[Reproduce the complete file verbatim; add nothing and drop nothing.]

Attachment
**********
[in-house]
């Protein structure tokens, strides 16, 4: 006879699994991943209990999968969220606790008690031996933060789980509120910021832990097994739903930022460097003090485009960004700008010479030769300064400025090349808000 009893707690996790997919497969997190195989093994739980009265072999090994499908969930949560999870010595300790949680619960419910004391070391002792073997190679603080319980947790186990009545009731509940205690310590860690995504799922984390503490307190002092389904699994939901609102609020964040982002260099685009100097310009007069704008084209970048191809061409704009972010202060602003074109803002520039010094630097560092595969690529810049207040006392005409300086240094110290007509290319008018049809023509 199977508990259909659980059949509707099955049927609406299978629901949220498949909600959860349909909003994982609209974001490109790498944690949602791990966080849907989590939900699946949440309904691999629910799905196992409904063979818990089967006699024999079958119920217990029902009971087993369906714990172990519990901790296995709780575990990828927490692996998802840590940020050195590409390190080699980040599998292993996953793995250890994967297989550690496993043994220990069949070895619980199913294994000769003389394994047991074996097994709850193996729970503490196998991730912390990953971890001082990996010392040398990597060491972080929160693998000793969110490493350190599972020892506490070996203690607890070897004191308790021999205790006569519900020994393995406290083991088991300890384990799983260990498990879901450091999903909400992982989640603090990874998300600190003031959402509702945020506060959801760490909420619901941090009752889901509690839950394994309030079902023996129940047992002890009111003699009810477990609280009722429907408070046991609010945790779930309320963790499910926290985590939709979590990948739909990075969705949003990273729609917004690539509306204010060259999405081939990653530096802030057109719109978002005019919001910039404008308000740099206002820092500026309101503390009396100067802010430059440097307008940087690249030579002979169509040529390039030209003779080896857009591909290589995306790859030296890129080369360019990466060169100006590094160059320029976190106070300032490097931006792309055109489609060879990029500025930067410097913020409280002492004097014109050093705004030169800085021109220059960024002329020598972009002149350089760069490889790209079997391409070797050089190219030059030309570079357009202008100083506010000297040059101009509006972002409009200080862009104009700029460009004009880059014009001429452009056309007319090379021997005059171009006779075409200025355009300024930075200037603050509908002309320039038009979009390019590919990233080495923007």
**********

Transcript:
[in-house]
């Protein structure tokens, strides 16, 4: 006879699994991943209990999968969220606790008690031996933060789980509120910021832990097994739903930022460097003090485009960004700008010479030769300064400025090349808000 009893707690996790997919497969997190195989093994739980009265072999090994499908969930949560999870010595300790949680619960419910004391070391002792073997190679603080319980947790186990009545009731509940205690310590860690995504799922984390503490307190002092389904699994939901609102609020964040982002260099685009100097310009007069704008084209970048191809061409704009972010202060602003074109803002520039010094630097560092595969690529810049207040006392005409300086240094110290007509290319008018049809023509 199977508990259909659980059949509707099955049927609406299978629901949220498949909600959860349909909003994982609209974001490109790498944690949602791990966080849907989590939900699946949440309904691999629910799905196992409904063979818990089967006699024999079958119920217990029902009971087993369906714990172990519990901790296995709780575990990828927490692996998802840590940020050195590409390190080699980040599998292993996953793995250890994967297989550690496993043994220990069949070895619980199913294994000769003389394994047991074996097994709850193996729970503490196998991730912390990953971890001082990996010392040398990597060491972080929160693998000793969110490493350190599972020892506490070996203690607890070897004191308790021999205790006569519900020994393995406290083991088991300890384990799983260990498990879901450091999903909400992982989640603090990874998300600190003031959402509702945020506060959801760490909420619901941090009752889901509690839950394994309030079902023996129940047992002890009111003699009810477990609280009722429907408070046991609010945790779930309320963790499910926290985590939709979590990948739909990075969705949003990273729609917004690539509306204010060259999405081939990653530096802030057109719109978002005019919001910039404008308000740099206002820092500026309101503390009396100067802010430059440097307008940087690249030579002979169509040529390039030209003779080896857009591909290589995306790859030296890129080369360019990466060169100006590094160059320029976190106070300032490097931006792309055109489609060879990029500025930067410097913020409280002492004097014109050093705004030169800085021109220059960024002329020598972009002149350089760069490889790209079997391409070797050089190219030059030309570079357009202008100083506010000297040059101009509006972002409009200080862009104009700029460009004009880059014009001429452009056309007319090379021997005059171009006779075409200025355009300024930075200037603050509908002309320039038009979009390019590919990233080495923007």